SEPTA surveillance video shows 'Project Positive' dance members on the Market-Frankford line during evening rush hour this past Tuesday. They were seen break-dancing then doing what police describe as aggressive panhandling and harassment.
This week, SEPTA police arrested the group's founder Damon Holley and dancer Donny Thompson after an officer witnessed them on the Broad-Street line.
Both men were charged with disorderly conduct and defiant trespassing.
Police say this isn't their first brush with the law and riders have complained.
"Not only are these folks endangering themselves with what they are doing on a moving train but they're endangering people sitting there," said Chief Thomas Nestel.
The group has several videos on YouTube that were uploaded a year ago where police say they intimidate riders for cash. They break down how much riders should give based on their ethnicity.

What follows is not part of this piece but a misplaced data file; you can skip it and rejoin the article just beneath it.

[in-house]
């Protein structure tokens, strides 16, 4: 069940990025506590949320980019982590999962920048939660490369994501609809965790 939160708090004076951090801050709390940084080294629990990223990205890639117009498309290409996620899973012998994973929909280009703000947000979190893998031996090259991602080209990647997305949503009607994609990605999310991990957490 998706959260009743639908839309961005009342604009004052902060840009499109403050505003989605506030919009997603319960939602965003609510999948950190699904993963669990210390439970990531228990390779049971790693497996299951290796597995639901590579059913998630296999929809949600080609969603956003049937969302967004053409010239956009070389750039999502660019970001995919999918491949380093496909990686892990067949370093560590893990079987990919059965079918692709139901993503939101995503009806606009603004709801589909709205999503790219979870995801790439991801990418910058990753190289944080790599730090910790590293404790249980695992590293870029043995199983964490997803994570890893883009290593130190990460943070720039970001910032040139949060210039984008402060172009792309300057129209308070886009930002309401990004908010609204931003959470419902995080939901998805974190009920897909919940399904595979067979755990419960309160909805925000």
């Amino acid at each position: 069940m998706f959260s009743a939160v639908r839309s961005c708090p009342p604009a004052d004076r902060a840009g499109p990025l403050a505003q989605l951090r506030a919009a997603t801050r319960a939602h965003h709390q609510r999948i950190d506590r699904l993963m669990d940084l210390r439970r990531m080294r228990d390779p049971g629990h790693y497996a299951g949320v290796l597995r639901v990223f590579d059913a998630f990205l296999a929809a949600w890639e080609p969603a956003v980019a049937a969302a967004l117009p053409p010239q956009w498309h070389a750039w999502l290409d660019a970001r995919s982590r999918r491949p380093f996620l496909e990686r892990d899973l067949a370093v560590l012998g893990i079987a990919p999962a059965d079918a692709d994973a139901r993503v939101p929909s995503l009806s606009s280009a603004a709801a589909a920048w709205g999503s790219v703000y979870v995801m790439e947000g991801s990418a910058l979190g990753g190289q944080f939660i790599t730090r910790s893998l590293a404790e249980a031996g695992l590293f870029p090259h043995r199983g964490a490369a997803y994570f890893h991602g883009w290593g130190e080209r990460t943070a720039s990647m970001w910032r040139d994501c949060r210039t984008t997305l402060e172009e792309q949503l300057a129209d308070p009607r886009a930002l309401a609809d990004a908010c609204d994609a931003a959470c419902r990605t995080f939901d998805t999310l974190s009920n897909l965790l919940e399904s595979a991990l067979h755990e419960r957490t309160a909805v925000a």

"It's very concerning, the language that's used, the harassment or threatening-type nature, it's demeaning towards groups," said Chief Nestel.
"We have heard people's comments, we've taken it into consideration, we've changed the lines, we have made it appropriate for children and families of all ages," said Damon Holley, Project Positive.
Outside of a performance at a local school on Friday, Holley says the 7-year-old group has good standing in the community and that they raise money to perform at schools.
He also says they've made other changes.
"Project Positive's main goal is to turn the negative into the positive," said Holley.
"We're trying to get the attention of this group and people who are acting in the same way that this group is, and let them know that SEPTA won't tolerate it," said Chief Nestel.
So will the group be trying their moves on the train again?
"No, not anytime soon. Hopefully we'll elevate to other things and won't have to do that," said Holley.
The group says they want to work with SEPTA police in the future.